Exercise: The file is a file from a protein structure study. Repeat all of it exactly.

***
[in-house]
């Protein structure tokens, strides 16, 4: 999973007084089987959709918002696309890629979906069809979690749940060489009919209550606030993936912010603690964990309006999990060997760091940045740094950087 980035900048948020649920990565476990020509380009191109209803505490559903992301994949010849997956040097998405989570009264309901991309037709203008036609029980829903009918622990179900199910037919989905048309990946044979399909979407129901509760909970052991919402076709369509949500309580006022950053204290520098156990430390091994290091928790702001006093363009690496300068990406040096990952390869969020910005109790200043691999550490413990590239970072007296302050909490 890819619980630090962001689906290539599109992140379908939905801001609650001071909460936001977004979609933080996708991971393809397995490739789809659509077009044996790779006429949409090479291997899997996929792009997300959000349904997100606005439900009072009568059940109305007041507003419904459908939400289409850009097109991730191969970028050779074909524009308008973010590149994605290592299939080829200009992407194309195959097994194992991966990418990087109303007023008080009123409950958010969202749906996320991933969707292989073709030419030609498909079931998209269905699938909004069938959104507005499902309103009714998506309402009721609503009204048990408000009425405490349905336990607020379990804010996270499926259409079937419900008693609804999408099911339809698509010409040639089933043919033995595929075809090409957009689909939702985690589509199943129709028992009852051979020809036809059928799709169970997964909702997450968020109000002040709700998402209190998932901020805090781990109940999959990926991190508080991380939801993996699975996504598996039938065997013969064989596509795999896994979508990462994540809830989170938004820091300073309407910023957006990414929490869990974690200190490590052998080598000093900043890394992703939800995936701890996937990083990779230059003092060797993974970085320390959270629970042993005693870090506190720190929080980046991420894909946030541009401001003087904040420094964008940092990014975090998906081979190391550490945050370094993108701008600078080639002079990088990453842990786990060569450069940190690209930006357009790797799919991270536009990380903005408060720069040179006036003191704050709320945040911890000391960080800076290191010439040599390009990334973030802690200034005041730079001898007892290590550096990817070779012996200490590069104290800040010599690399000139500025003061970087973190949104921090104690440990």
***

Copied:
[in-house]
């Protein structure tokens, strides 16, 4: 999973007084089987959709918002696309890629979906069809979690749940060489009919209550606030993936912010603690964990309006999990060997760091940045740094950087 980035900048948020649920990565476990020509380009191109209803505490559903992301994949010849997956040097998405989570009264309901991309037709203008036609029980829903009918622990179900199910037919989905048309990946044979399909979407129901509760909970052991919402076709369509949500309580006022950053204290520098156990430390091994290091928790702001006093363009690496300068990406040096990952390869969020910005109790200043691999550490413990590239970072007296302050909490 890819619980630090962001689906290539599109992140379908939905801001609650001071909460936001977004979609933080996708991971393809397995490739789809659509077009044996790779006429949409090479291997899997996929792009997300959000349904997100606005439900009072009568059940109305007041507003419904459908939400289409850009097109991730191969970028050779074909524009308008973010590149994605290592299939080829200009992407194309195959097994194992991966990418990087109303007023008080009123409950958010969202749906996320991933969707292989073709030419030609498909079931998209269905699938909004069938959104507005499902309103009714998506309402009721609503009204048990408000009425405490349905336990607020379990804010996270499926259409079937419900008693609804999408099911339809698509010409040639089933043919033995595929075809090409957009689909939702985690589509199943129709028992009852051979020809036809059928799709169970997964909702997450968020109000002040709700998402209190998932901020805090781990109940999959990926991190508080991380939801993996699975996504598996039938065997013969064989596509795999896994979508990462994540809830989170938004820091300073309407910023957006990414929490869990974690200190490590052998080598000093900043890394992703939800995936701890996937990083990779230059003092060797993974970085320390959270629970042993005693870090506190720190929080980046991420894909946030541009401001003087904040420094964008940092990014975090998906081979190391550490945050370094993108701008600078080639002079990088990453842990786990060569450069940190690209930006357009790797799919991270536009990380903005408060720069040179006036003191704050709320945040911890000391960080800076290191010439040599390009990334973030802690200034005041730079001898007892290590550096990817070779012996200490590069104290800040010599690399000139500025003061970087973190949104921090104690440990």